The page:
Writing Secrets: It might feel magical – but it’s not a mystical process
This was the response of a participant in my Creative Writing Course to the writing of a fellow – and it came as a revelation to her.
They all wrote successful and dramatic scenes, which I’ve come to expect from the fifth week into the course. But one of them gave us a little something more.
Writing is magical. It can carry us into different times and different places – even different worlds – and we experience those times and places as though we were living through them.
I know that from my own life. There were times when, unhappy in school, my favourite forms of refuge were books and day-dreaming. With either, I could completely forget my current situation and become immersed in another, which had the power to absorb me completely.
What was it about my participant’s scene which drew the comment from her peer? It wasn’t something elusive or mystical. It was something that anyone can achieve with their writing.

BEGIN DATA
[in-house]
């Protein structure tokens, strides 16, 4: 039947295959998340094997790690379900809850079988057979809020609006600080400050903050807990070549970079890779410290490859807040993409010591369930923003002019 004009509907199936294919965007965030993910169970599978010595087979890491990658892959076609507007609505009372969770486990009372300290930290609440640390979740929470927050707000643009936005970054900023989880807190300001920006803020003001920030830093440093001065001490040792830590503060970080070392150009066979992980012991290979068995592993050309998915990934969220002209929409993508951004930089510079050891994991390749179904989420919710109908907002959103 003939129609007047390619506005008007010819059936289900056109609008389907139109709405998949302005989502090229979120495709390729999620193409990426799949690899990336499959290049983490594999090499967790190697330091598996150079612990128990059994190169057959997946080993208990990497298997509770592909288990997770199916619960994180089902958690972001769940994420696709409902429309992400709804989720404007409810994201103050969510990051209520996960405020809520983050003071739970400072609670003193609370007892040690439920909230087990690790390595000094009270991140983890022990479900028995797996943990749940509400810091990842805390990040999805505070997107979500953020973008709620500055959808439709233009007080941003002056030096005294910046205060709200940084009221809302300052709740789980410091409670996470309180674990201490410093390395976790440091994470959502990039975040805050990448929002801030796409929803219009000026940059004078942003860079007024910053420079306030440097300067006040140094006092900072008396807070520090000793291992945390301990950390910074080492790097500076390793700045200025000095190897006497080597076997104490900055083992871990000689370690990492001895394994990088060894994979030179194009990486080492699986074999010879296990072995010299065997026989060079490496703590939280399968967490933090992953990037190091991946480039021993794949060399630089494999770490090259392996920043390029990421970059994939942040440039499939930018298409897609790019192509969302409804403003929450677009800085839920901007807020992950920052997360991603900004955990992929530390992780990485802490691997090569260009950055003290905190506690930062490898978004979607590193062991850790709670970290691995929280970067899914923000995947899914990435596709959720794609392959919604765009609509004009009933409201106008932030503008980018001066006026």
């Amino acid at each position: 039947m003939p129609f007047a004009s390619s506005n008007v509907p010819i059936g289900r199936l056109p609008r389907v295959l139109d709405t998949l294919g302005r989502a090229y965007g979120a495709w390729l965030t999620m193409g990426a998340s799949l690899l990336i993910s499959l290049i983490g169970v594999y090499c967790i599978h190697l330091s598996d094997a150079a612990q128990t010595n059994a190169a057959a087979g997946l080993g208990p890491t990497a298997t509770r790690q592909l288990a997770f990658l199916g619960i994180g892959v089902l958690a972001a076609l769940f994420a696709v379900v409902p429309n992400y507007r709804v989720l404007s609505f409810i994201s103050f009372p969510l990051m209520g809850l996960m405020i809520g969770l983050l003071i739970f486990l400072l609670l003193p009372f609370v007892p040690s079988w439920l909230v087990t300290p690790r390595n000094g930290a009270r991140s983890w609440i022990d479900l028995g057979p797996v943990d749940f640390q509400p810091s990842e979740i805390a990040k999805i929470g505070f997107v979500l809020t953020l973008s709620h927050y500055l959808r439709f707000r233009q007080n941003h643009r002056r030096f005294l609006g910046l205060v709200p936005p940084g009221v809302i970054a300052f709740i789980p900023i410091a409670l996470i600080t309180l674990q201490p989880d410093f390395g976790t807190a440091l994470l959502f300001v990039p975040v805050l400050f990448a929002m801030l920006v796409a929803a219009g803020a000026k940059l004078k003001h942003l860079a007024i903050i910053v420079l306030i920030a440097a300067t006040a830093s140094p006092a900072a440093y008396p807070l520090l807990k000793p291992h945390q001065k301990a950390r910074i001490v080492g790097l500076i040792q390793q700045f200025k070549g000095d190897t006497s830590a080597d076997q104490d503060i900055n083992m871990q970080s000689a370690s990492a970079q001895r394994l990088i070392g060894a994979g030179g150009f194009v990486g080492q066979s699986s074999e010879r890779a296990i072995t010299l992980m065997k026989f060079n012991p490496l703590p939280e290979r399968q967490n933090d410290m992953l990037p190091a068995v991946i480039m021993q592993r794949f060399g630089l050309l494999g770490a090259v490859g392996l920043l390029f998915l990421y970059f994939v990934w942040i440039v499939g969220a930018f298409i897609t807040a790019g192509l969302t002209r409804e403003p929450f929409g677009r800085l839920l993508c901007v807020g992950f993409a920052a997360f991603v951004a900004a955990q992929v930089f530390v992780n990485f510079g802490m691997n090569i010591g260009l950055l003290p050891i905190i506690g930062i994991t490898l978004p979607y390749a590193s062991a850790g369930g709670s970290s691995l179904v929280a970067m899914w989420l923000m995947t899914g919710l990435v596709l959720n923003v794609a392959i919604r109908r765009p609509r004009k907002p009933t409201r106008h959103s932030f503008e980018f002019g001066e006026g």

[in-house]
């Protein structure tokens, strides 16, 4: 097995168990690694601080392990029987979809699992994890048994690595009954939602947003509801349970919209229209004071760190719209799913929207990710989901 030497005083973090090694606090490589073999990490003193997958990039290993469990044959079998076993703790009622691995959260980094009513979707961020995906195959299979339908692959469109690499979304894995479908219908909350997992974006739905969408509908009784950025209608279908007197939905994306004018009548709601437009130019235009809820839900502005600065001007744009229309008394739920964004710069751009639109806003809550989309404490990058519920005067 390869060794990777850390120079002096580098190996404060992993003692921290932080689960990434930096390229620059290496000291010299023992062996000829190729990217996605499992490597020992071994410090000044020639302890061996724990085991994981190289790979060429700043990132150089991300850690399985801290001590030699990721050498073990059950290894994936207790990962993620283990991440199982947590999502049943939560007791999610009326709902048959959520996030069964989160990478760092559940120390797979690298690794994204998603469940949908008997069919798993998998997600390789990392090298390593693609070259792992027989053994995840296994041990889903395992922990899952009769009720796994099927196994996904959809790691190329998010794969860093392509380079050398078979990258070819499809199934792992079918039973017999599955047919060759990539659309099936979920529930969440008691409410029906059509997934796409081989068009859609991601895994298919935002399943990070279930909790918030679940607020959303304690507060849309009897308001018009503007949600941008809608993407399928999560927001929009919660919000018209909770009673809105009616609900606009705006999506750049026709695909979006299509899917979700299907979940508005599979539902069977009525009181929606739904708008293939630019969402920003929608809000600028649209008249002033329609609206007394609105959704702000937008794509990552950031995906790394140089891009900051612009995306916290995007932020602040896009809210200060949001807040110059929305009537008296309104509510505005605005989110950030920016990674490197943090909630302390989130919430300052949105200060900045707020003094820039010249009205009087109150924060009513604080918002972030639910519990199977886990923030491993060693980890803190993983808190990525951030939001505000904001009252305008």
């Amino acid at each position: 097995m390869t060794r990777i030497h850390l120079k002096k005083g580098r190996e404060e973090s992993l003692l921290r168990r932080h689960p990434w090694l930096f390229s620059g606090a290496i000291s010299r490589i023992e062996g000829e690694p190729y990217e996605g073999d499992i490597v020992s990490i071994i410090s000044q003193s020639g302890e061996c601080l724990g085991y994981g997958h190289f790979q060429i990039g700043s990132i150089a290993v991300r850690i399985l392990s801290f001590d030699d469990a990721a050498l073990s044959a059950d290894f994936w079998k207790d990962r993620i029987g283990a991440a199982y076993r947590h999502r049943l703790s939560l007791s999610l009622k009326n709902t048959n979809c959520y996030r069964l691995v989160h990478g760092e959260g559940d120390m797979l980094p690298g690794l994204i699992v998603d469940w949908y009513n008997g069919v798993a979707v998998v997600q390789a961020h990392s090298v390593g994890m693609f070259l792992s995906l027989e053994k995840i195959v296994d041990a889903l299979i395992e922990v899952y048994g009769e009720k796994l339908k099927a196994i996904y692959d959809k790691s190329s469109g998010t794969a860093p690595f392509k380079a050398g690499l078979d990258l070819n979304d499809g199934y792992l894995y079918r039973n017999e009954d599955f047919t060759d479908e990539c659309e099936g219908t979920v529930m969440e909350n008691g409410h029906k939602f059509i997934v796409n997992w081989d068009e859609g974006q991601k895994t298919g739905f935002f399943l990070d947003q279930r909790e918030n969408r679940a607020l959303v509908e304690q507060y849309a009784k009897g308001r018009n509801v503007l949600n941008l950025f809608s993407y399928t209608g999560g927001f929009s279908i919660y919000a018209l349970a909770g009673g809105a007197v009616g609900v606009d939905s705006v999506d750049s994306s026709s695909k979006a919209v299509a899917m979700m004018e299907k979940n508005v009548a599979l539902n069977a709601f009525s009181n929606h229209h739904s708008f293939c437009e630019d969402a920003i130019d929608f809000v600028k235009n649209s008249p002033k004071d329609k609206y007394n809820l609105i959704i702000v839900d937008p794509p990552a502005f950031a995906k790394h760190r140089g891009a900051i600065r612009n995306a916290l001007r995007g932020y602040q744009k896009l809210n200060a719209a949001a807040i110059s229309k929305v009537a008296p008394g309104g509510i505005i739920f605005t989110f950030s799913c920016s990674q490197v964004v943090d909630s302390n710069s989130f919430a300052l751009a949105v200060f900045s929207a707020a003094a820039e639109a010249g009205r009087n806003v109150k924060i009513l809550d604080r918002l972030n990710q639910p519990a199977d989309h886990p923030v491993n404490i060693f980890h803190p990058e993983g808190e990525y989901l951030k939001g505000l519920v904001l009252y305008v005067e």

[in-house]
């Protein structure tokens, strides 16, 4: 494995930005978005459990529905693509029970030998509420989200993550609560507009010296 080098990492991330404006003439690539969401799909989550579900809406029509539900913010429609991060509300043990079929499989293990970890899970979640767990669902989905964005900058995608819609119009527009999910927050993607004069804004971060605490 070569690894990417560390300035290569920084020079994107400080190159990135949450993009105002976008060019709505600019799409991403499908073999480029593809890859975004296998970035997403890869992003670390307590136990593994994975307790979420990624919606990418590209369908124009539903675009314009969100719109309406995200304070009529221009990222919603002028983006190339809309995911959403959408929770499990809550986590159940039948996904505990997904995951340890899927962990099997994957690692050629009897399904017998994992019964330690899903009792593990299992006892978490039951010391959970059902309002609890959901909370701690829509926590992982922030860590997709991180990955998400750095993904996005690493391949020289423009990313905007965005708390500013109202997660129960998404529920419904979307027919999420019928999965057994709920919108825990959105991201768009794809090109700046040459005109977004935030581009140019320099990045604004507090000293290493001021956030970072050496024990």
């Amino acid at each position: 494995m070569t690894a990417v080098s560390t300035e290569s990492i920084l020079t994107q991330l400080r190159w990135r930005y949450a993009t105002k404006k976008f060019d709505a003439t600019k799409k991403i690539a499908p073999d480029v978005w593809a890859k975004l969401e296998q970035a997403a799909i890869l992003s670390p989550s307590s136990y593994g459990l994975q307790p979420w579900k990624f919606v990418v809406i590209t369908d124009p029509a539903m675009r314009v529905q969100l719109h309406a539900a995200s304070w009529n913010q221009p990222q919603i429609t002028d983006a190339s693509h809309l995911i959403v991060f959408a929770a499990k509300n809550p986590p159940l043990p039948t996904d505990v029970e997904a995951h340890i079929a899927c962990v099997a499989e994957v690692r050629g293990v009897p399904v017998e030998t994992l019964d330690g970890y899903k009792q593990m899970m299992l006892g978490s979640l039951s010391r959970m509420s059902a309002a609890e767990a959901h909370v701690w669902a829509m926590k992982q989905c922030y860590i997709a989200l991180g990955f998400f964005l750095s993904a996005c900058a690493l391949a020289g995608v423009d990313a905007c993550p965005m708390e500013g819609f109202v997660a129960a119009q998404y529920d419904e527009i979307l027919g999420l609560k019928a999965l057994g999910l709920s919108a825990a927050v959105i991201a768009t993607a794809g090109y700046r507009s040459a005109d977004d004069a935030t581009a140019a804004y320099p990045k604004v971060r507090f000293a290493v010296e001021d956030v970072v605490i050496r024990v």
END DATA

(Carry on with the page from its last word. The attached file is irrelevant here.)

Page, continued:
She included more in terms of textural detail. She gave us specifics, rather than generalities: the smell in the kitchen while the conversation took place, and one or two details of what could be seen and heard, from which we could conjure the setting.
Use all your senses: not just the visual details. Smells and sounds are extremely evocative.
When you begin to write like that, it’s even more immersive and imaginative an experience than watching a movie. That’s what you’re going for. You want to transport your reader, and you can do that by mastering a few principles of writing practice.